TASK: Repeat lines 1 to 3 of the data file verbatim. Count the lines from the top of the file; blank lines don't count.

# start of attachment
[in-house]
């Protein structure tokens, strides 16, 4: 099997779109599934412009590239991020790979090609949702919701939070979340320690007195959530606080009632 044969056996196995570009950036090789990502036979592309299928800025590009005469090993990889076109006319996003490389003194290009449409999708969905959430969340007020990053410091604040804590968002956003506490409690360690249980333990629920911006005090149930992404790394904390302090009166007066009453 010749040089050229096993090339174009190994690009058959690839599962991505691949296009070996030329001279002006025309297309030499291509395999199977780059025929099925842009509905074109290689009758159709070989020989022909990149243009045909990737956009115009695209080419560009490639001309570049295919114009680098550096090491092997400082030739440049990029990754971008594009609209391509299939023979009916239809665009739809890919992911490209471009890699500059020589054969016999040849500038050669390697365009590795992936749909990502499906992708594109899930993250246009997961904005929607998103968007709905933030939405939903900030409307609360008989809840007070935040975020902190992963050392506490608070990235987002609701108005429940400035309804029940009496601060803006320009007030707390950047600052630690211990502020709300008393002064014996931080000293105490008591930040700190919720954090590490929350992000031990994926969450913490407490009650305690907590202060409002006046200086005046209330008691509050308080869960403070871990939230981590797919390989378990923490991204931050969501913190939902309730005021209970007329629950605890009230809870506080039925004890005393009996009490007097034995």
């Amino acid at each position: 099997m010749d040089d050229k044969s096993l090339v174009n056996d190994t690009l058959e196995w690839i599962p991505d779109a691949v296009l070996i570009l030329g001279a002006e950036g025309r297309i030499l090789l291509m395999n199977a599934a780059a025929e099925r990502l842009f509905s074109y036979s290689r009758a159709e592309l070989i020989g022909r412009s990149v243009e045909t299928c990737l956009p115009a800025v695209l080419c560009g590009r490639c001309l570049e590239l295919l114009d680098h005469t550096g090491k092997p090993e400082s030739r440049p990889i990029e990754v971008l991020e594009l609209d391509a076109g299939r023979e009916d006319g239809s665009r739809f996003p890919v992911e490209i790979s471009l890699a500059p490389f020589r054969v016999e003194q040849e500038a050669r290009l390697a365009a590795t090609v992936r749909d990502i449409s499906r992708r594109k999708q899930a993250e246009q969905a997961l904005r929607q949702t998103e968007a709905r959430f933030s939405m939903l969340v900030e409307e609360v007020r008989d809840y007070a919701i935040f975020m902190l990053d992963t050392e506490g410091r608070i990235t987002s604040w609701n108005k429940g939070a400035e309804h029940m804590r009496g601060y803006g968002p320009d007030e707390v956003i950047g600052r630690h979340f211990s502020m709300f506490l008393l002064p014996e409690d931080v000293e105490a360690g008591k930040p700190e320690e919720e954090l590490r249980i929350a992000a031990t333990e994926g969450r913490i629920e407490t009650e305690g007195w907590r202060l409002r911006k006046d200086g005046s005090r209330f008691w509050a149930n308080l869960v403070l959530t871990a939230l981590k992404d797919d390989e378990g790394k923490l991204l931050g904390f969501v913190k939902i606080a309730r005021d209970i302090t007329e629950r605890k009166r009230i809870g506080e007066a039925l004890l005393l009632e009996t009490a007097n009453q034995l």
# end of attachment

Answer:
[in-house]
């Protein structure tokens, strides 16, 4: 099997779109599934412009590239991020790979090609949702919701939070979340320690007195959530606080009632 044969056996196995570009950036090789990502036979592309299928800025590009005469090993990889076109006319996003490389003194290009449409999708969905959430969340007020990053410091604040804590968002956003506490409690360690249980333990629920911006005090149930992404790394904390302090009166007066009453 010749040089050229096993090339174009190994690009058959690839599962991505691949296009070996030329001279002006025309297309030499291509395999199977780059025929099925842009509905074109290689009758159709070989020989022909990149243009045909990737956009115009695209080419560009490639001309570049295919114009680098550096090491092997400082030739440049990029990754971008594009609209391509299939023979009916239809665009739809890919992911490209471009890699500059020589054969016999040849500038050669390697365009590795992936749909990502499906992708594109899930993250246009997961904005929607998103968007709905933030939405939903900030409307609360008989809840007070935040975020902190992963050392506490608070990235987002609701108005429940400035309804029940009496601060803006320009007030707390950047600052630690211990502020709300008393002064014996931080000293105490008591930040700190919720954090590490929350992000031990994926969450913490407490009650305690907590202060409002006046200086005046209330008691509050308080869960403070871990939230981590797919390989378990923490991204931050969501913190939902309730005021209970007329629950605890009230809870506080039925004890005393009996009490007097034995």
């Amino acid at each position: 099997m010749d040089d050229k044969s096993l090339v174009n056996d190994t690009l058959e196995w690839i599962p991505d779109a691949v296009l070996i570009l030329g001279a002006e950036g025309r297309i030499l090789l291509m395999n199977a599934a780059a025929e099925r990502l842009f509905s074109y036979s290689r009758a159709e592309l070989i020989g022909r412009s990149v243009e045909t299928c990737l956009p115009a800025v695209l080419c560009g590009r490639c001309l570049e590239l295919l114009d680098h005469t550096g090491k092997p090993e400082s030739r440049p990889i990029e990754v971008l991020e594009l609209d391509a076109g299939r023979e009916d006319g239809s665009r739809f996003p890919v992911e490209i790979s471009l890699a500059p490389f020589r054969v016999e003194q040849e500038a050669r290009l390697a365009a590795t090609v992936r749909d990502i449409s499906r992708r594109k999708q899930a993250e246009q969905a997961l904005r929607q949702t998103e968007a709905r959430f933030s939405m939903l969340v900030e409307e609360v007020r008989d809840y007070a919701i935040f975020m902190l990053d992963t050392e506490g410091r608070i990235t987002s604040w609701n108005k429940g939070a400035e309804h029940m804590r009496g601060y803006g968002p320009d007030e707390v956003i950047g600052r630690h979340f211990s502020m709300f506490l008393l002064p014996e409690d931080v000293e105490a360690g008591k930040p700190e320690e919720e954090l590490r249980i929350a992000a031990t333990e994926g969450r913490i629920e407490t009650e305690g007195w907590r202060l409002r911006k006046d200086g005046s005090r209330f008691w509050a149930n308080l869960v403070l959530t871990a939230l981590k992404d797919d390989e378990g790394k923490l991204l931050g904390f969501v913190k939902i606080a309730r005021d209970i302090t007329e629950r605890k009166r009230i809870g506080e007066a039925l004890l005393l009632e009996t009490a007097n009453q034995l």